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Seeking a Lead on News, Network Turns to Data-Mining Media Group

The New York Times

When Ronan Farrow, the young human rights lawyer with a Hollywood lineage, debuts as an MSNBC host on Monday, he will have some prodigious computing power backing him up.

MSNBC has struck a partnership with Vocativ, a digital news start-up, to provide the new program — “Ronan Farrow Daily” — with up to three taped video segments a week. Vocativ mines the Internet for exclusive news and other content with data-collection software traditionally used by governments and corporations.

Phil Griffin, president of MSNBC, said Vocativ’s marriage of big data and conventional reporting was an innovative approach to journalism. “It is an additional tool for us,” he said. “And who knows where it is going to go for the entire NBC News group.”

News organizations are in a mad rush to team with new companies that they hope can give them an edge in finding story leads. In forming alliances, they are also seeking to attract younger viewers who are more likely to get their news from sites like Twitter and Facebook than from the evening news.

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Despite a Strong 2013, Worldwide Smartphone Growth Expected to Slow to Single Digits by 2017, According to IDC

IDC PMS4colorversion 1 Despite a Strong 2013, Worldwide Smartphone Growth Expected to Slow to Single Digits by 2017, According to IDC

FRAMINGHAM, Mass. February 26, 2014 – According to a new mobile phone forecast from the International Data Corporation (IDCWorldwide Quarterly Mobile Phone Tracker, worldwide smartphone shipments will slow to 8.3% annual growth in 2017 and 6.2% in 2018. Annual smartphone volume in 2013 surpassed 1 billion units for the first time, accounting for 39.2% growth over 2012. In the coming year, IDC expects mature markets like North America and Europe to drop to single digits, and Japan might contract slightly. Despite the high growth expected in many emerging markets, 2014 will mark the year smartphone growth drops more significantly than ever before. 2014 volumes are expected to be 1.2 billion, up from 1 billion in 2013, representing 19.3% year-over-year growth.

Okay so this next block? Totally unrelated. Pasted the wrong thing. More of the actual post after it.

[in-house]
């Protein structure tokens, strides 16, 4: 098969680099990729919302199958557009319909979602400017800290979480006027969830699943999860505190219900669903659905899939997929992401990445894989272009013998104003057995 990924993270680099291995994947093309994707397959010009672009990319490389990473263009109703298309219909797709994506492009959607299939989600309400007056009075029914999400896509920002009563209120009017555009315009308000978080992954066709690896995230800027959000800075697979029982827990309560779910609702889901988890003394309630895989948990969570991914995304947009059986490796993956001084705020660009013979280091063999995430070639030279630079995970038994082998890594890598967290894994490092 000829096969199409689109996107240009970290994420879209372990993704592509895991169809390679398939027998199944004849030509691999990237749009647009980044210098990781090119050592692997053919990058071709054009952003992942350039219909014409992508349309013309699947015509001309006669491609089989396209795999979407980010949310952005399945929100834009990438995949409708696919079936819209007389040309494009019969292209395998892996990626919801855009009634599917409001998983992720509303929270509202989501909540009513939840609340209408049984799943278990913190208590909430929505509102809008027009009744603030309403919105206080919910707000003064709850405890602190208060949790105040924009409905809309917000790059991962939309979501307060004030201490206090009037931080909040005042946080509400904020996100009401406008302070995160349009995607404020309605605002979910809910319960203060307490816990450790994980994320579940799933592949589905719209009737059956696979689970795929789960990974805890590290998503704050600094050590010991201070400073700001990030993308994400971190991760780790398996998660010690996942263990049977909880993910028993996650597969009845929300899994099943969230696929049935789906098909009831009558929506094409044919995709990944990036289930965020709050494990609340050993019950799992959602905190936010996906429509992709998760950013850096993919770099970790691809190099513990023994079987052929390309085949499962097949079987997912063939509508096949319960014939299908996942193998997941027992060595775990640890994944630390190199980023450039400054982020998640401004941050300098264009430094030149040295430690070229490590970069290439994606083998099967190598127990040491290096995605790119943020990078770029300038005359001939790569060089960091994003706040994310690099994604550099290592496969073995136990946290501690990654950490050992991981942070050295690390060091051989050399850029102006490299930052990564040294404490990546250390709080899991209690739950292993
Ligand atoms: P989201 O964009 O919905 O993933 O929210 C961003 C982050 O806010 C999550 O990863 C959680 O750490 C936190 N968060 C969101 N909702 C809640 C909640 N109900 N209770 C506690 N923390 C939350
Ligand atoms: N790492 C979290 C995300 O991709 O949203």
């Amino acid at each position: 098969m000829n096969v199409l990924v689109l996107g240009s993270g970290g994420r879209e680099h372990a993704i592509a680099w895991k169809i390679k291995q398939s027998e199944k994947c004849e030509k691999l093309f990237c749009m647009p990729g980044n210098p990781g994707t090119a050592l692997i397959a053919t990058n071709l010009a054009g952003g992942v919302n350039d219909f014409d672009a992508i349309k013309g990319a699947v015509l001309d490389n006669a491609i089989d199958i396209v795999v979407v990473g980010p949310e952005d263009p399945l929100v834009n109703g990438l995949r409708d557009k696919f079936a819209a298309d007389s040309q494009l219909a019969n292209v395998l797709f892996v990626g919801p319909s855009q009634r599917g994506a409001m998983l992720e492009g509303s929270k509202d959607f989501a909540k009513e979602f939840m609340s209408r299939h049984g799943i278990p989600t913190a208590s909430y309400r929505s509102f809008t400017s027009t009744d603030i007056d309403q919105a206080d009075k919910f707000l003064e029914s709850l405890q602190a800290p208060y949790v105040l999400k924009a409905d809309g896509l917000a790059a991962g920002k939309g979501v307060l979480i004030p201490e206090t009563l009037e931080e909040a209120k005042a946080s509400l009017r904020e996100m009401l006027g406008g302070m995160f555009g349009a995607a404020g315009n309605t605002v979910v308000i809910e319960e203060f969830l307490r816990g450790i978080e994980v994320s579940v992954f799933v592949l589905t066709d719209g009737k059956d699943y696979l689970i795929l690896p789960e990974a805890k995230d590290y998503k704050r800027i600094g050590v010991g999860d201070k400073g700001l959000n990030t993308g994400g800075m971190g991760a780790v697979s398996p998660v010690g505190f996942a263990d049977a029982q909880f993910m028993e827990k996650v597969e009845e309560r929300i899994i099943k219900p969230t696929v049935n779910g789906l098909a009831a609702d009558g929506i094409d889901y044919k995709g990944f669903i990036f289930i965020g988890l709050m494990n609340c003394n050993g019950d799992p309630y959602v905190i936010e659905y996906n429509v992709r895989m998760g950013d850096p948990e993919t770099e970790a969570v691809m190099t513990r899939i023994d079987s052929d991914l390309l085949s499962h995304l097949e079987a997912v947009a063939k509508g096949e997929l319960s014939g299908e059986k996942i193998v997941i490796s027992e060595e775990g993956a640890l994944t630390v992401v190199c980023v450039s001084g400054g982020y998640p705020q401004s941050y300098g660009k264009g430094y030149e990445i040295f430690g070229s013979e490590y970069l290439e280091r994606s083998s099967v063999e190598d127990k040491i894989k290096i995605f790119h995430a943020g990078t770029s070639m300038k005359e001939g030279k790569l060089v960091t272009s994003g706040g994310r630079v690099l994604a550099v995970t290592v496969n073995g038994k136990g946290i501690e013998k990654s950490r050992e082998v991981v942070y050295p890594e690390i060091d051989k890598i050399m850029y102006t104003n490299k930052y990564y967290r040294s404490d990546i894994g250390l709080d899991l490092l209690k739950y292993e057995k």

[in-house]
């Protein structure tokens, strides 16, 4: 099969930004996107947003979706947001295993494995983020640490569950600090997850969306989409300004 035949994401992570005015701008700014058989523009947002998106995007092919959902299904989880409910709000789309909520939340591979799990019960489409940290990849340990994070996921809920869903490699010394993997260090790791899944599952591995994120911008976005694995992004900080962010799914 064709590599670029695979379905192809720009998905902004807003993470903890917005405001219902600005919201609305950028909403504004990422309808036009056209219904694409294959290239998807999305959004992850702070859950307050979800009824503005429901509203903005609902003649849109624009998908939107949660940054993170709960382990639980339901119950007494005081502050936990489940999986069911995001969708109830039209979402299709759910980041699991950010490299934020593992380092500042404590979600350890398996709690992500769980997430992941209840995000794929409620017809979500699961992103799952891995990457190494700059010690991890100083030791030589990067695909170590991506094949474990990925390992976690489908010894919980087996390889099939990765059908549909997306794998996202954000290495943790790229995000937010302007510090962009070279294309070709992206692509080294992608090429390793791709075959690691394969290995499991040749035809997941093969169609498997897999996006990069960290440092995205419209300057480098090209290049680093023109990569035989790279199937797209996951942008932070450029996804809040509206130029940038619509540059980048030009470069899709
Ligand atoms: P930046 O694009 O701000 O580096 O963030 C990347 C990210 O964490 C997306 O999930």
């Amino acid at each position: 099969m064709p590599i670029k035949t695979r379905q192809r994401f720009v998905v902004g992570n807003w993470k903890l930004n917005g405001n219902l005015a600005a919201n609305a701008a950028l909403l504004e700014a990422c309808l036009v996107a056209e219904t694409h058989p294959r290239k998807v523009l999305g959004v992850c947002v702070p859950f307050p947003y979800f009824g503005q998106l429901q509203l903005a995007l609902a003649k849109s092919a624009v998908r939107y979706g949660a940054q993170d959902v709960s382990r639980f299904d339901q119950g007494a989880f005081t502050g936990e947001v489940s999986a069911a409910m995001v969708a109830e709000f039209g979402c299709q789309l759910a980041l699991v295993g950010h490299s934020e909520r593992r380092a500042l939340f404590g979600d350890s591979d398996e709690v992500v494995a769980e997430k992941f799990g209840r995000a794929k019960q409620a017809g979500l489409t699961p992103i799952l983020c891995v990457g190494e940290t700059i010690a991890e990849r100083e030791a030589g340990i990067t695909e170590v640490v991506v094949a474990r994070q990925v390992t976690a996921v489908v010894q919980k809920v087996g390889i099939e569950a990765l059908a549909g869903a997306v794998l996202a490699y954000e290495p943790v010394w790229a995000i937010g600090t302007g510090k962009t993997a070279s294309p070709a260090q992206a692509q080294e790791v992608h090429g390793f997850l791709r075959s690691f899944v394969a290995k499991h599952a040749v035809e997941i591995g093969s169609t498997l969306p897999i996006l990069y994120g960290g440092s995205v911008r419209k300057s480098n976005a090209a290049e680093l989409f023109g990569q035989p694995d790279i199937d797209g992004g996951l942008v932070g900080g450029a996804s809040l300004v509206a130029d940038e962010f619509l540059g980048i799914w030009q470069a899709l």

“In North America we see more than 200 million smartphones in active use, not to mention the number of feature phones still being used,” said Ryan Reith, Program Director with IDC’s Worldwide Quarterly Mobile Phone Tracker. “2014 will be an enormous transition year for the smartphone market. Not only will growth decline more than ever before, but the driving forces behind smartphone adoption are changing. New markets for growth bring different rules to play by and ‘premium’ will not be a major factor in the regions driving overall market growth.”

As mature markets become saturated and worldwide growth slows, service providers and device manufacturers are seeking opportunities to move hardware wherever they can. The result is rapidly declining price points, creating challenging environments in which to turn a profit. Worldwide smartphone average selling price (ASP) was $335 in 2013, and is expected to drop to $260 by 2018.

Read full press release

World Tech Update- February 27, 2014

IDG News Service

On this week’s WTU we’re at Mobile World Congress in Barcelona where Samusng debuted its new Galaxy S5, Sony introduced a smartphone that can shoot 4K video and Nokia picks Android over Windows Phone.

Satya Nadella, Chief of Microsoft, on His New Role

The New York Times

This interview with Satya Nadella, his first since taking over as chief executive of Microsoft, was conducted and condensed by Adam Bryant.

Q. What leadership lessons have you learned from your predecessor, Steve Ballmer?